Research & Innovation: Strengthening Agricultural Research

The most recent of these reports comes from AGree with recommendations focused on improving how the public-funded U.S. research and innovation system works – or should work – rather than specifying the research questions it should address. The recommendations suggest ways to improve its ability to engage multiple stakeholders and transdisciplinary research expertise, use competitive mechanisms to spark innovative thinking as well as support long-term research focused on slow-emerging phenomena and systems-based issues, and apply sound performance criteria to assess whether results anticipated are achieved and used. Specifically, the recommendations, summarized briefly are:

  1. Advocate for increased Congressional oversight of the U.S. agricultural research enterprise.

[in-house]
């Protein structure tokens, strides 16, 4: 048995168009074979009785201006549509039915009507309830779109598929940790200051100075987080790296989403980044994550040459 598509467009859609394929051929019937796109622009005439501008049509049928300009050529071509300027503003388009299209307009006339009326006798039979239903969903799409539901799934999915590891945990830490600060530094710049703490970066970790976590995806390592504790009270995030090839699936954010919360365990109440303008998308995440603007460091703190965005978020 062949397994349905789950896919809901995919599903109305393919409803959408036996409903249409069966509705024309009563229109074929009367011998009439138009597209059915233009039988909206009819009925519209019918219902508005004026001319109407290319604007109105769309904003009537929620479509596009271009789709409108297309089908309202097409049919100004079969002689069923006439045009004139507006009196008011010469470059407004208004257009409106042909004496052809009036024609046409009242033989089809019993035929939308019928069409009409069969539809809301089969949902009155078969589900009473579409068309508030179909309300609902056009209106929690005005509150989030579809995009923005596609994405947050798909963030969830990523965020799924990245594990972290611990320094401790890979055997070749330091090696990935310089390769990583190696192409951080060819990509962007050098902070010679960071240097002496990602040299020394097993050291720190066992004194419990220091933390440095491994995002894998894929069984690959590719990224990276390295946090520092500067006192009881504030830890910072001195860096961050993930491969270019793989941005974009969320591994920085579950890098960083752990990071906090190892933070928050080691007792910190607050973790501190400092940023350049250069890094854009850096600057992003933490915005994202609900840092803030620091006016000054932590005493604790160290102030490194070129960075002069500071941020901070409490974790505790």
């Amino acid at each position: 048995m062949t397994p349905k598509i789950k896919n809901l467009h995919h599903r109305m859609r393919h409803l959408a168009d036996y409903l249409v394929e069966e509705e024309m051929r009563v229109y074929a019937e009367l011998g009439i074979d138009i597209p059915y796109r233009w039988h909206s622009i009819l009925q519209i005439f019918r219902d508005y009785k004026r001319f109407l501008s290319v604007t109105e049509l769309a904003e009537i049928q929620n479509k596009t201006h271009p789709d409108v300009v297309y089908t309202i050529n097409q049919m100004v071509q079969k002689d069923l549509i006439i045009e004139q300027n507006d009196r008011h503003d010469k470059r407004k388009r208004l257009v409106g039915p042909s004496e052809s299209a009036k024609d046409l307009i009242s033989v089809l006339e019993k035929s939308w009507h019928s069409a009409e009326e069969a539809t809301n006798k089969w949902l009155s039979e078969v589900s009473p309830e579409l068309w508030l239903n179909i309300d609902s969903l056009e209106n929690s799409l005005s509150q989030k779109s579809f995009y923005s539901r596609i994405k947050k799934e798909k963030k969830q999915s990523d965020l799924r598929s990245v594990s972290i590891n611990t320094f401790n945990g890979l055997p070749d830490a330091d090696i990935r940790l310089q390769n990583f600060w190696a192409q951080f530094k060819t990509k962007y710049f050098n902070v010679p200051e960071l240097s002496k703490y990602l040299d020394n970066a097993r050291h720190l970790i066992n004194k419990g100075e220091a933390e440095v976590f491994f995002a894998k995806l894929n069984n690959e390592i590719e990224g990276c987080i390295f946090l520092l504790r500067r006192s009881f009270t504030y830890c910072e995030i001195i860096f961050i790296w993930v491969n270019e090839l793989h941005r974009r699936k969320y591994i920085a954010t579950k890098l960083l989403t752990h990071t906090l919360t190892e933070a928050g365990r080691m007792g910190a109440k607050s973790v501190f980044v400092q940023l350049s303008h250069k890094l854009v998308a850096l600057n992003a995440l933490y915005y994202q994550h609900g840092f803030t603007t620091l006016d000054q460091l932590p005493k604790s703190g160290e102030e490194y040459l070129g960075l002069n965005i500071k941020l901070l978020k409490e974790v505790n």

2. Strengthen the role of the USDA Chief Scientist to help ensure the U.S. continues to serve as a global leader on food and agriculture research and innovation. 
  3. Make data, information, and findings from publically-funded research accessible. 
  4. Integrate research, education and extension activities to promote coordination across each of these three interconnected elements at the university level. 
  5. Review and reset publically-funded research priorities periodically, employing a transparent process with input from multiple stakeholders and end users to ensure that funds are directed toward the most relevant and high impact areas. 
  6. Target public research funding to areas unlikely to be addressed by private industry. 
  7. Scrutinize and modernize federal funding mechanisms for public research, education and extension to foster innovation and maximize public benefits.